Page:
Kinesiology 406

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Kinesiology 406

  1. 1. Kinesiology 406 Motor control, motor learning and skilled performance
  2. 2. Useful information  Associate Professor, Dr. John Buchanan  Web page: http://bucksplace.tamu.edu  Syllabus  handouts by section  Articles  etc.
  3. 3. Useful information - Grading  Exams and quizzes  6 quizzes  3 major exams  1 comprehensive final  Questions:  MC, short-answer, Fill-in-the-blank, Essay, true-false, labeling-drawing graphs, Computations  Assignments:  Lab exercise: required  Class project  Experimental participation  3 experimental sessions and 1 write-up  Review paper  An 8 page review of literature on a specific topic, based on 4 articles
  4. 4. Chapter 1 The Classification of Motor Skills
  5. 5.  As a scientific discipline, the area of motor control … Motor control: definition
  6. 6.  As a scientific discipline, the area of motor learning … Motor learning: definition
  7. 7. Degrees of freedom: the problem of motor control? (the outflow side)  What can a muscle do?  How many muscles in the human body?  How many possible muscle activity patterns are there?  How many nerve cells in the brain?
  8. 8. Sensory-perceptual processes as part of the problem of motor control? (the inflow side)  What is the role of our sensory systems in controlling our actions and learning?  What does it mean to perceive something?  What does it mean to remember or recognize something?  Why is paying attention important for learning?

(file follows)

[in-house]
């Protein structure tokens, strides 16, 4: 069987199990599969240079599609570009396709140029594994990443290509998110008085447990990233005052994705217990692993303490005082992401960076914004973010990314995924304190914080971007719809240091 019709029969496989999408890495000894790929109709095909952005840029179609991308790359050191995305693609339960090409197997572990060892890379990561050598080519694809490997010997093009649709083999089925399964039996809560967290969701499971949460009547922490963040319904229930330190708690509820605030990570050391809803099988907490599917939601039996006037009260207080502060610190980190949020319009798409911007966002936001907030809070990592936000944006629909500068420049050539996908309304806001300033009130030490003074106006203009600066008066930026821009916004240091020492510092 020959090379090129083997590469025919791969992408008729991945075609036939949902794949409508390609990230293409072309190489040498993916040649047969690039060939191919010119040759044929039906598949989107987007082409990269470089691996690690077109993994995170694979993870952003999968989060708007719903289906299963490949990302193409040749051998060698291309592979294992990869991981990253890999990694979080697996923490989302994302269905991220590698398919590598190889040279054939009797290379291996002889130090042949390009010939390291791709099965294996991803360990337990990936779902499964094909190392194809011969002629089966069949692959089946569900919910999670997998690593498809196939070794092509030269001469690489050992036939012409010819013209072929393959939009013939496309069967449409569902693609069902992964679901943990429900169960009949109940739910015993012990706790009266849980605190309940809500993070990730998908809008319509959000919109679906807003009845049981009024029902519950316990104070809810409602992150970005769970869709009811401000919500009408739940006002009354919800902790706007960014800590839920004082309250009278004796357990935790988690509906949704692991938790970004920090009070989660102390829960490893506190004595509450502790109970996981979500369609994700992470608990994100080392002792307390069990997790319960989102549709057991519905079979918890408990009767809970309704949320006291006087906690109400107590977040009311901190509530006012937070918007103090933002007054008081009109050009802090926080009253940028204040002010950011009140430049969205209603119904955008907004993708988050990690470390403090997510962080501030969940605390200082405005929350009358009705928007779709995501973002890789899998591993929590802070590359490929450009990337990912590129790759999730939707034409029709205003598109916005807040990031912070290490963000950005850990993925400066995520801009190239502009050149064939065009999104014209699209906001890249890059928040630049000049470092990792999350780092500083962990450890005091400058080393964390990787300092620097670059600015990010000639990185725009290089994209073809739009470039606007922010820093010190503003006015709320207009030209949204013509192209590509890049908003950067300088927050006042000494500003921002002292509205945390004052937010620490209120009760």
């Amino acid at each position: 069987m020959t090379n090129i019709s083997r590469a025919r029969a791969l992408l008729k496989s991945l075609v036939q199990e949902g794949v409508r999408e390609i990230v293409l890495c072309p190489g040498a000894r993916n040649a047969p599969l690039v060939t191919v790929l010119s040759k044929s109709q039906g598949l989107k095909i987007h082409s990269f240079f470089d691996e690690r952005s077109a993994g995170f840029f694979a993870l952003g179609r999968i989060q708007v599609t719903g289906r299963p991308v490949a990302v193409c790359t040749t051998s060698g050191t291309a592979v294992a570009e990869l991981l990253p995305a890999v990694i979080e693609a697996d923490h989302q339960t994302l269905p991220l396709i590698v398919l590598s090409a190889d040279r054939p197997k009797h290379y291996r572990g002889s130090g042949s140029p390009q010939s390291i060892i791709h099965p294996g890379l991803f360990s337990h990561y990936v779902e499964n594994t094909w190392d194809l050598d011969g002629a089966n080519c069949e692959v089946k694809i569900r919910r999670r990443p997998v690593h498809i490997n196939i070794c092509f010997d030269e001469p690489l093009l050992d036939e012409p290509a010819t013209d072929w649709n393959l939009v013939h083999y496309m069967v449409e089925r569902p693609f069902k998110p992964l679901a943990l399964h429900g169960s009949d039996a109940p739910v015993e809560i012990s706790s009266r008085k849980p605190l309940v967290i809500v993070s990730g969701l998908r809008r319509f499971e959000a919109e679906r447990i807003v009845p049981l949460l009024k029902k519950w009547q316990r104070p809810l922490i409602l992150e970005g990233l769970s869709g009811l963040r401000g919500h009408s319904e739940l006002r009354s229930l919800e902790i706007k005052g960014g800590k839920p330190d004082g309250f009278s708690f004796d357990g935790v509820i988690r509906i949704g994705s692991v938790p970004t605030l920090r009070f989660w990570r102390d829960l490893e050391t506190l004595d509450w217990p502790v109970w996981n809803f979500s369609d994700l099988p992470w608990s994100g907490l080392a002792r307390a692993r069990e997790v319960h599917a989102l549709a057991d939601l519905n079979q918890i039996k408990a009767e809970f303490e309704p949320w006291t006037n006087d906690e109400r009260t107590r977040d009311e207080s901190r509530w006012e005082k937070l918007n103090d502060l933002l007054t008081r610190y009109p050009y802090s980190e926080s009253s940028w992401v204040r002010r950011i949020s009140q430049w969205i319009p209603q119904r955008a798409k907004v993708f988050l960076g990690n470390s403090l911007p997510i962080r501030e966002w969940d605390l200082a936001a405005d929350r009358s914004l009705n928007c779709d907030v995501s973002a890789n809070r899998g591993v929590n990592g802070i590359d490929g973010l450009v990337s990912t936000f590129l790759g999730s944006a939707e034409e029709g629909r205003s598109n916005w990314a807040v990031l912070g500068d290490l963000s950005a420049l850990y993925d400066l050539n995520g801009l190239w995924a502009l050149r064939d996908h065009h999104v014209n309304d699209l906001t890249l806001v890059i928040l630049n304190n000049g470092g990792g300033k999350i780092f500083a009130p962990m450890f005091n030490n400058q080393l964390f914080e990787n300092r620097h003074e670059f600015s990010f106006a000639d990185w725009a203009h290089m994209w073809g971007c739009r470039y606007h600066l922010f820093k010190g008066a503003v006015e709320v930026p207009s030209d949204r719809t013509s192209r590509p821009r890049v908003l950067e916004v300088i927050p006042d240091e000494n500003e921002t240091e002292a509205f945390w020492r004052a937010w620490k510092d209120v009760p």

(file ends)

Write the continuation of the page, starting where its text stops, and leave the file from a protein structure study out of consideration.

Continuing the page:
9. 9. How can the problem be approached?  Physical mechanisms  Abstract processes  Theoretical (representing information)
  10. 10. Similarities and differences  Which of these two actions are the most similar and why?
  11. 11. 11 Basic Terminology  Voluntary control  Movements (and kinematics)  An action (or motor skill)
  12. 12. 12 Classifying actions based on muscles  Muscle size  Fine actions  Gross actions
  13. 13. 13 Classifying actions based on starting, stopping, and rhythm  General action type  Continuous  Discrete  Serial (sequential)
  14. 14. 14 Classifying actions within the environment  Action initiation and context stability  Closed motor skills  Open motor skills
  15. 15. Chapter 2 The Measurement of Human Performance
  16. 16. 16 Experiment: Participants  Populations  Samples  Selecting a sample
  17. 17. 17 Experiment: manipulating, measuring, and baseline  Independent variable  Dependent variable  Control condition  Experimental condition
  18. 18. 18 Dependent variables: performance outcome (goal-action) measures  Temporal measures  Reaction time (RT):  Movement time (MT):  Spatial measures
  19. 19. 19 Dependent variables: performance production (movement) measures  Kinematics  Electromyography  Brain signals